In these straitened times, imaginative ideas for swelling the public coffers are worth their weight in gold. And who better to turn to than our man for all seasons, Sir Andrew Cubie, the architect of Scotland's student fee regime and much else besides.
He points out that, in 1826, students were charged a set fee for an arts degree - with a 10 per cent discount for those studying divinity. And in 1701, fees from gambling were used to fund the library at Edinburgh University.
Sadly, last week's Swinney budget failed to learn the lessons of history.
McCrone mark II
On top of speculation about who will head up the successor body to HMIE and Learning and Teaching Scotland, we now have another name to play with: the new McCrone.
National purseholder Swinney has given us a further review of teachers' pay and conditions, under an independent chair. And who is likely to be more independent - and steeped in history - than Sir Andrew Cubie?
Mining a rich seam
Mail from the Scottish Qualifications Authority has recently been carrying the postmark of Lady Victoria Colliery Newtongrange, making recipients wonder if the Dalkeith-based body has gone underground, perhaps to escape quango-hunters. The explanation is simple: SQA's warehouse is located in the Scottish Mining Museum at Newtongrange, and letters sent from there by TNT (the logistics firm, not the explosive) bear the colliery postmark. The exam body leases a building that used to store mining records.
A miner story, perhaps.
The ubiquitous Keir Bloomer is clearly not a Sun fan. But, speaking at a recent Curriculum for Excellence conference, he lamented the fact that many leave school with literacy skills that will not even allow them to cope with the short sentences and three-word headlines offered by the tabloid.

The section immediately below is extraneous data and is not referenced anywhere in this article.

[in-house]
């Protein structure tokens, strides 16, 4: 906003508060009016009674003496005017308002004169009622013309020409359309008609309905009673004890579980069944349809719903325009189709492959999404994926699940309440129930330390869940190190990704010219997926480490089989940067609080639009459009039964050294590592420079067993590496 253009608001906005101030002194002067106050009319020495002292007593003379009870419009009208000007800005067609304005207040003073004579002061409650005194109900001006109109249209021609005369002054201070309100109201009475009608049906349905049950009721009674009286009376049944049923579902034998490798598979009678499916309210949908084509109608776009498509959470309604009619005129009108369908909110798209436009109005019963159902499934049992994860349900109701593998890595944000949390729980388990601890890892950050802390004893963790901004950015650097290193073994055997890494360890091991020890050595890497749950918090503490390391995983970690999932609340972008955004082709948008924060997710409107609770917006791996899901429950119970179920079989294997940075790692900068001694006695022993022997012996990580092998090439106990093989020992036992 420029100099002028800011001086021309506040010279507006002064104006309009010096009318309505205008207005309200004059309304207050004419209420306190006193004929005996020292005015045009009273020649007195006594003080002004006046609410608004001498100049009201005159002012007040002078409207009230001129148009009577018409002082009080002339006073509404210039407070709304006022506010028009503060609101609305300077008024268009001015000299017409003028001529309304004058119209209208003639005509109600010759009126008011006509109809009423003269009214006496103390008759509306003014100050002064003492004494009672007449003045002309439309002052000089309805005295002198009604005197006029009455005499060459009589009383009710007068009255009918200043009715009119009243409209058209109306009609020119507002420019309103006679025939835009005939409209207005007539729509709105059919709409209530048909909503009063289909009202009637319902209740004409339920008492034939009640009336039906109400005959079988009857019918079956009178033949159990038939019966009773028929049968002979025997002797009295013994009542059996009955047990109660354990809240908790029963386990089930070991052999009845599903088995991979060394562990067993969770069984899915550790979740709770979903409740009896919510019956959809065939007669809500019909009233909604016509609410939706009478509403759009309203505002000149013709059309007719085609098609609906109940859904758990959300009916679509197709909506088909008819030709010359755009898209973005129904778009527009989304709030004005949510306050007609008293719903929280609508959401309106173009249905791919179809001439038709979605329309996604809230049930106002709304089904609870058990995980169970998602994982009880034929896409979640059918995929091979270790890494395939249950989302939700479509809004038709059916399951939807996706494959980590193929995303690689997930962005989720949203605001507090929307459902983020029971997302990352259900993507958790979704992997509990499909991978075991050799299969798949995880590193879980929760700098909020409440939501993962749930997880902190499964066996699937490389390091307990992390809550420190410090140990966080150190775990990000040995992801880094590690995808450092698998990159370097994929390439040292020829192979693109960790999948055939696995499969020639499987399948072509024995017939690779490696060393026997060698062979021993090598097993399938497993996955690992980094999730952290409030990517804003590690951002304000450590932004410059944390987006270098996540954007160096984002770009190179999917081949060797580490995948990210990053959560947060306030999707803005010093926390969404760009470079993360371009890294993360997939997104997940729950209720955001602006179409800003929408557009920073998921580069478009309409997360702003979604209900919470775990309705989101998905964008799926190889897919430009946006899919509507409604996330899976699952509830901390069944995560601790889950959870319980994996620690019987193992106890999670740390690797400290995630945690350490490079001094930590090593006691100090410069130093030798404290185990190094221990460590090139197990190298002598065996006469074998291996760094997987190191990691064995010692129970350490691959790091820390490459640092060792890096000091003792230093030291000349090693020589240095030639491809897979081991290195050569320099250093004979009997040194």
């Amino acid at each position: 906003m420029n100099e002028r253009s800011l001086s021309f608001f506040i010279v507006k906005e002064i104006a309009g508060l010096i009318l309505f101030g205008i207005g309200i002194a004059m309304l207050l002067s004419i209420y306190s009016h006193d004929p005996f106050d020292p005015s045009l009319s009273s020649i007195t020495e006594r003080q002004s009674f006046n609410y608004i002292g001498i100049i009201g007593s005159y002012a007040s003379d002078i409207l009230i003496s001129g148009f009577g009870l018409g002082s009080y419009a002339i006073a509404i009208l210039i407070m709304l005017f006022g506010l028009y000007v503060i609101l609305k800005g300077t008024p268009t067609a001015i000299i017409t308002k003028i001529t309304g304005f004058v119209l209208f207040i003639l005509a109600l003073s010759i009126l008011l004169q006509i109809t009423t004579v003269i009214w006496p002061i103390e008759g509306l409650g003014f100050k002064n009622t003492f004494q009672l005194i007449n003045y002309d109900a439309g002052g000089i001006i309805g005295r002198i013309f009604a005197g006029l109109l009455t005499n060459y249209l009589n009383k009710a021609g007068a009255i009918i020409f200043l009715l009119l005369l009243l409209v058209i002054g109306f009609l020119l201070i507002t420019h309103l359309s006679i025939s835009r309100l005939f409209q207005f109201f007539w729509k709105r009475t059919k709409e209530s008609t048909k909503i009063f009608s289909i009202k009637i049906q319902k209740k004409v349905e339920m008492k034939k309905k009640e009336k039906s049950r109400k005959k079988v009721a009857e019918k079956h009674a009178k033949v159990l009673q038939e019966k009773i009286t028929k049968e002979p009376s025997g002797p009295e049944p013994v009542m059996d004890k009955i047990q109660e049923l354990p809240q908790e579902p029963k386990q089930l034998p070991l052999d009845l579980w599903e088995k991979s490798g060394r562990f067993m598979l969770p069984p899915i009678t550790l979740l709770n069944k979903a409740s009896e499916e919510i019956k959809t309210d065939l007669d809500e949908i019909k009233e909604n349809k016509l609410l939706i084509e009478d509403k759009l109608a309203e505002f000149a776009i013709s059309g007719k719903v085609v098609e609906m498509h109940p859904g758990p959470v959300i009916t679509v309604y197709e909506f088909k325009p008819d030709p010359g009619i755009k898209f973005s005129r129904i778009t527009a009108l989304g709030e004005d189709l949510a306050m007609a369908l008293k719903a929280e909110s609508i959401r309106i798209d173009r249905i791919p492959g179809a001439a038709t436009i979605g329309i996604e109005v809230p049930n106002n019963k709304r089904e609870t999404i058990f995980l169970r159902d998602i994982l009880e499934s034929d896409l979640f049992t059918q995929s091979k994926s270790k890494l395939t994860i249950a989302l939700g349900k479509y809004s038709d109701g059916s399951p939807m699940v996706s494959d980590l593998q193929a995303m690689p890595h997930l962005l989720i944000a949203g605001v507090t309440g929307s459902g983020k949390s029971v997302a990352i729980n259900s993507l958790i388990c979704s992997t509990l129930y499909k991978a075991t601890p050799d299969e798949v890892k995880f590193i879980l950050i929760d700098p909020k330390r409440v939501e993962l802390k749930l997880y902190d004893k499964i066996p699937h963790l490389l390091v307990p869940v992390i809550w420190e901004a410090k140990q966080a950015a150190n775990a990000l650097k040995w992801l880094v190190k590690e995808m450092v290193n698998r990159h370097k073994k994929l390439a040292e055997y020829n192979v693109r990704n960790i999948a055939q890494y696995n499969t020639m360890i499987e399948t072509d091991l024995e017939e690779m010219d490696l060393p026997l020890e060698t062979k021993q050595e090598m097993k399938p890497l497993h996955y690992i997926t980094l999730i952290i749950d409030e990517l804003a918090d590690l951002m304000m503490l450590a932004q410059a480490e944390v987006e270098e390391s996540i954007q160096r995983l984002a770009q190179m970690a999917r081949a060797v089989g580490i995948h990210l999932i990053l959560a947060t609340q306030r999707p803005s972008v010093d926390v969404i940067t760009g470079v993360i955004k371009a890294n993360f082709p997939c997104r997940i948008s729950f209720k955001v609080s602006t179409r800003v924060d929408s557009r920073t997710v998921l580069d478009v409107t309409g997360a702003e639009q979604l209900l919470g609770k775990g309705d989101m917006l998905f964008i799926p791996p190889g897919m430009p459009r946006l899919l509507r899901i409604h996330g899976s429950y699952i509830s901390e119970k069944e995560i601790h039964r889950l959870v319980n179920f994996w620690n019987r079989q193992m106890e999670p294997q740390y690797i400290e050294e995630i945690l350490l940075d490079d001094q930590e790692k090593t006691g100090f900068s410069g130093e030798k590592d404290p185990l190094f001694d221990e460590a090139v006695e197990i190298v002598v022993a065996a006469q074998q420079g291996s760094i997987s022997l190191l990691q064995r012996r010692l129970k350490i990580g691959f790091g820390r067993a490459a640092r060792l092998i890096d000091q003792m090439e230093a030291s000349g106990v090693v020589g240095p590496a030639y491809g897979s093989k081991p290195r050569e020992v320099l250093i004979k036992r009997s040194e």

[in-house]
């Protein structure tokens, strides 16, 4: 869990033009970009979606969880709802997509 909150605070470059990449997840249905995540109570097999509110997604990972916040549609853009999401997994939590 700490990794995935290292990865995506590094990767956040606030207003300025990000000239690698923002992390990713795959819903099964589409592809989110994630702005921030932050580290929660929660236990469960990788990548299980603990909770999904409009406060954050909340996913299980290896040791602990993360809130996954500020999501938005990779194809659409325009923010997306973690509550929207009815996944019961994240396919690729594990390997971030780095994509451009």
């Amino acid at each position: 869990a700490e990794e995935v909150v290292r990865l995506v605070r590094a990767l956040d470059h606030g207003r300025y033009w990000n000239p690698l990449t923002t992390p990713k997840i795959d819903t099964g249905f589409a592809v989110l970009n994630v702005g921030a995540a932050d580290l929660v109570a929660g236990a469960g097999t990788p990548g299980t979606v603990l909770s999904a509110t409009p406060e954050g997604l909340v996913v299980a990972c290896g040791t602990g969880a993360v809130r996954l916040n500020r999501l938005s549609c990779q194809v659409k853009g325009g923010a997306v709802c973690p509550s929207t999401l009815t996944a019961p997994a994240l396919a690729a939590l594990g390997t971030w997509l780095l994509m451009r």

Still, Bloomer acknowledges that he has learnt something from the edition that makes up part of his PowerPoint presentation: that he stands a chance of surviving a knife attack. The headline "Saved by the belly" introduces an item beginning: "Mum survives knife attack ... thanks to fat tum".
No default of his
Our Education Secretary had better be careful when he refers to inheriting problems. Were these caused by his party colleague and predecessor Fiona Hyslop, Labour's Ken Macintosh asked Michael Russell in the parliamentary debate on Curriculum for Excellence.
Mr Russell likes to chide MSPs for being partisan and he regretted that Macintosh forced him to blame the previous Labour administration. Now, he continued grandly, "I revert to the positive Mike Russell, which is my natural default position."